Shear-mode Transcranial Imaging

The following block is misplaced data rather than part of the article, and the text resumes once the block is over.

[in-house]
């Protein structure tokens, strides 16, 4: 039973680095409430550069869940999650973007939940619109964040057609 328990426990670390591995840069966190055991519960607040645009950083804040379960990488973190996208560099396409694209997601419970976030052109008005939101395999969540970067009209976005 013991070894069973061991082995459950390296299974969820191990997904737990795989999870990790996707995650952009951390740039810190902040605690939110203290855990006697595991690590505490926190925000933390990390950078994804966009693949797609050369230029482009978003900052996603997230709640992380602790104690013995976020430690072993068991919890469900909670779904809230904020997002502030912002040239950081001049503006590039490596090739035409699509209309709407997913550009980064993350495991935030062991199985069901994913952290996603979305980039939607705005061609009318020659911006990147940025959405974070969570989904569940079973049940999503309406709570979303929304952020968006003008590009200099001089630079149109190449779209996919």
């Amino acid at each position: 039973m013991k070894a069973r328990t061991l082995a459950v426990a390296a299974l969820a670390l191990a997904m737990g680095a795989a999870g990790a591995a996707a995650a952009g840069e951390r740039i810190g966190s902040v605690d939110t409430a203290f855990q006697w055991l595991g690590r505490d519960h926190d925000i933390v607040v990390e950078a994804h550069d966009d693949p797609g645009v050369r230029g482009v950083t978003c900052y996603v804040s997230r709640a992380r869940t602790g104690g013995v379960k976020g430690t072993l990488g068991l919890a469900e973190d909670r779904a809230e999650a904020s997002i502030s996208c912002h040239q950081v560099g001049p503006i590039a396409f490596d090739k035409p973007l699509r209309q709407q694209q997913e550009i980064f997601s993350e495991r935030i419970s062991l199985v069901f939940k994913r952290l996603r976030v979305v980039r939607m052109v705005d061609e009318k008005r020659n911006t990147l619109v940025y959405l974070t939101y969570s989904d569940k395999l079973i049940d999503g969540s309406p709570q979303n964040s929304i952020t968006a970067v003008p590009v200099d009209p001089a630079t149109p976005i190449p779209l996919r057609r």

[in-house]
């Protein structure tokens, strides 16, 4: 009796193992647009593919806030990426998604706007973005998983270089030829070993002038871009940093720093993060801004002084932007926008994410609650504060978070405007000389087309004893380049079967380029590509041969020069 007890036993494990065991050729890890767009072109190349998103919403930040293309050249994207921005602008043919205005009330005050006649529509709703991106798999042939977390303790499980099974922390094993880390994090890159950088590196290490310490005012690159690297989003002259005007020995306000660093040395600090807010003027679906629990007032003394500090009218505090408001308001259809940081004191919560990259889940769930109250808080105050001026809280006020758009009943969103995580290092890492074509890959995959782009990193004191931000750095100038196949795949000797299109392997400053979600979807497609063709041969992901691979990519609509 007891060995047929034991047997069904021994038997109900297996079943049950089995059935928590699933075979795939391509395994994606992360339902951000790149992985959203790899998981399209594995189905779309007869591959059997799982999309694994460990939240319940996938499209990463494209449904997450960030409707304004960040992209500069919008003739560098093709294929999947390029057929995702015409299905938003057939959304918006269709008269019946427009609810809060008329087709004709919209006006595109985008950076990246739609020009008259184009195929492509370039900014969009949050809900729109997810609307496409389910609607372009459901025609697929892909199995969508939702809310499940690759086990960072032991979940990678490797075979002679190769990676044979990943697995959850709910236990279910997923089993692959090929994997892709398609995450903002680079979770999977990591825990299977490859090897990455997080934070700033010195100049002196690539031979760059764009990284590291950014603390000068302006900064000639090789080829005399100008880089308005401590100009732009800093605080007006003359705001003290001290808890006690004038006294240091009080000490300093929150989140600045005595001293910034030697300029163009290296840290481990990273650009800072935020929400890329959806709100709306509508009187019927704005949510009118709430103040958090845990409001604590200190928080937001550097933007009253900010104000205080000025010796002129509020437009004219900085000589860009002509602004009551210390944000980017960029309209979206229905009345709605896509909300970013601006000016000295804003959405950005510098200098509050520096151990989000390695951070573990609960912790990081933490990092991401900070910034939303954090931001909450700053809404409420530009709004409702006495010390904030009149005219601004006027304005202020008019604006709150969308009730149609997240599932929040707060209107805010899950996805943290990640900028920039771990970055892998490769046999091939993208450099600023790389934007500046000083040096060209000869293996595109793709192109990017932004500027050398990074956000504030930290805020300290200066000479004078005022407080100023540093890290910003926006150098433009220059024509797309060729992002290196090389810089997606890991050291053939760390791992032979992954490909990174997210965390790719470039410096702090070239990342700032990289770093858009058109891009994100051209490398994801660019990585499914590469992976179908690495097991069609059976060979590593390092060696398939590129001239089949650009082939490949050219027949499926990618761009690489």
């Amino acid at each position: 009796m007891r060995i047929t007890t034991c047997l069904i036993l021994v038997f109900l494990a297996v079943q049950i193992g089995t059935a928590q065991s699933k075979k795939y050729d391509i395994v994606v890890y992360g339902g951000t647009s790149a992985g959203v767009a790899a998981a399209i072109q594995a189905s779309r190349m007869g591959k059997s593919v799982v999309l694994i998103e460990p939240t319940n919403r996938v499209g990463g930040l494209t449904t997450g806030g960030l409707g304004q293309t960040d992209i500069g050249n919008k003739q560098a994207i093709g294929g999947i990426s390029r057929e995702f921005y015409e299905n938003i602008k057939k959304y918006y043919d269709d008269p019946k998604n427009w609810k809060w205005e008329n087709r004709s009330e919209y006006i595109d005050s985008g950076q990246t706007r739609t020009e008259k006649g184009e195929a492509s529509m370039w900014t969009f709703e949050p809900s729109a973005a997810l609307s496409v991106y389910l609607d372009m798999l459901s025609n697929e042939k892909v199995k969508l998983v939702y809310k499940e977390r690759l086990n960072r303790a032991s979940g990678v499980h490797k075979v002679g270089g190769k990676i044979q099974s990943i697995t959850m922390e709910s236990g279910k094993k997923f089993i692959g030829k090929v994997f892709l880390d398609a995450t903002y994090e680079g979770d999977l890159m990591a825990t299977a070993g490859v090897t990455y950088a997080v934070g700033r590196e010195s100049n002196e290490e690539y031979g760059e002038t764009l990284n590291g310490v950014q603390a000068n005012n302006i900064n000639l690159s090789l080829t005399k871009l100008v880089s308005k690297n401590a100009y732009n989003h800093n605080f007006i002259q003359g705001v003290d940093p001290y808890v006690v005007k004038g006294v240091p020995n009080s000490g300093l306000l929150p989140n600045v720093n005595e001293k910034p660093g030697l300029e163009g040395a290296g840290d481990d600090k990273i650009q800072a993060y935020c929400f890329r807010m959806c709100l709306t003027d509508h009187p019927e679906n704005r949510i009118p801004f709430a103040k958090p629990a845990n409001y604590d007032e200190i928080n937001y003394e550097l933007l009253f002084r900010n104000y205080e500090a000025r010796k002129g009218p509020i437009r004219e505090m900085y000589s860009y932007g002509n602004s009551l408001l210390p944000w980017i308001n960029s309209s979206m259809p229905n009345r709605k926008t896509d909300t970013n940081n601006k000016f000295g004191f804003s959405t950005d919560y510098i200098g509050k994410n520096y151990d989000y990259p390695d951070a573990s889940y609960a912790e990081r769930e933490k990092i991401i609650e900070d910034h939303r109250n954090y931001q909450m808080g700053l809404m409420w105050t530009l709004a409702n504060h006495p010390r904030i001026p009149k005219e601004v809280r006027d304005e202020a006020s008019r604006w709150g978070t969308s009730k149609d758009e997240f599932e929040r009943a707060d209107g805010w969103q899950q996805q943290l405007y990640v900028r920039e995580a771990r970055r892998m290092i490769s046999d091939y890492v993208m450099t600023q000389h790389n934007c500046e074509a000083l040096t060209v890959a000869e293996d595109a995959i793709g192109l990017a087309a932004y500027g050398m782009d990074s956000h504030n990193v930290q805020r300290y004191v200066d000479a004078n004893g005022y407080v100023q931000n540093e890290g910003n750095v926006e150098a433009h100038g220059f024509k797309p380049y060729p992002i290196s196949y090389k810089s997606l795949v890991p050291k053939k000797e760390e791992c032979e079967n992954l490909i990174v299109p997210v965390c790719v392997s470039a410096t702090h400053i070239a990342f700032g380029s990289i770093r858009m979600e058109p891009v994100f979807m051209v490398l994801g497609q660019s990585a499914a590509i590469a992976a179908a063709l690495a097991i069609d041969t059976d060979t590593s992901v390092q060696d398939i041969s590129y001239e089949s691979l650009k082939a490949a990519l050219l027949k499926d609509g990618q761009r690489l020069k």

Ultrasound brain imaging holds the potential to provide a low cost, and portable method for imaging blood flow, detecting hemorrhaging, and diagnosing certain brain disorders. However, distortion and low signal to noise ratios (SNR) caused by the skull have severely limited the use of existing clinical devices such as transcranial Doppler sonography (TCD) and transcranial color coded sonography (TCCS). Signal degradation is caused by reflection, refraction, attenuation, and scattering by the skull. Our recent work, however, indicates that under certain conditions it is possible to propagate ultrasound through the skull with reduced distortion and higher signal amplitudes by using high incident angles. Both numeric and experimental investigation suggest this is due to the behavior of shear modes induced in the skull bone. When the ultrasound angle of entry is beyond Snell's critical angle for the longitudinal pressure wave, propagation in the bone is purely due to a shear wave. This wave then converts back to a longitudinal acoustic wave in the brain. This conversion from a longitudinal wave (skin) to a shear wave (skull) and again to a longitudinal wave (brain) does not necessarily produce a highly distorted or small-amplitude wave. Preliminary data shows that a signal obtained through the skull at high angles may be less distorted than a longitudinal one. This proposal investigates the idea that substantial improvement of transcranial ultrasound imaging can be achieved by propagating through the skull as a shear wave as opposed to a longitudinal acoustic mode. Simultaneously, a multi-cycle coded excitation sequence, devised in the present work, will significantly increase overall signal strength. The resulting images are expected to experience reduced distortion and increased an SNR, allowing clearer and more accurate brain images. The investigation will test the application of the transcranial shear mode to a number of imaging problems including the vessel detection, tumor detection, tissue morphology, and hemorrhaging in the brain. This study will provide new data on physical properties of human skulls, and will include a valuable assessment of the ability of ultrasound to detect features in the brain. The high-risk proposal could provide considerable benefits to clinical diagnostics of the brain. It could potentially offer a non-ionizing imaging method that could in operate clinically, while introducing a new technique into medical and biological imaging.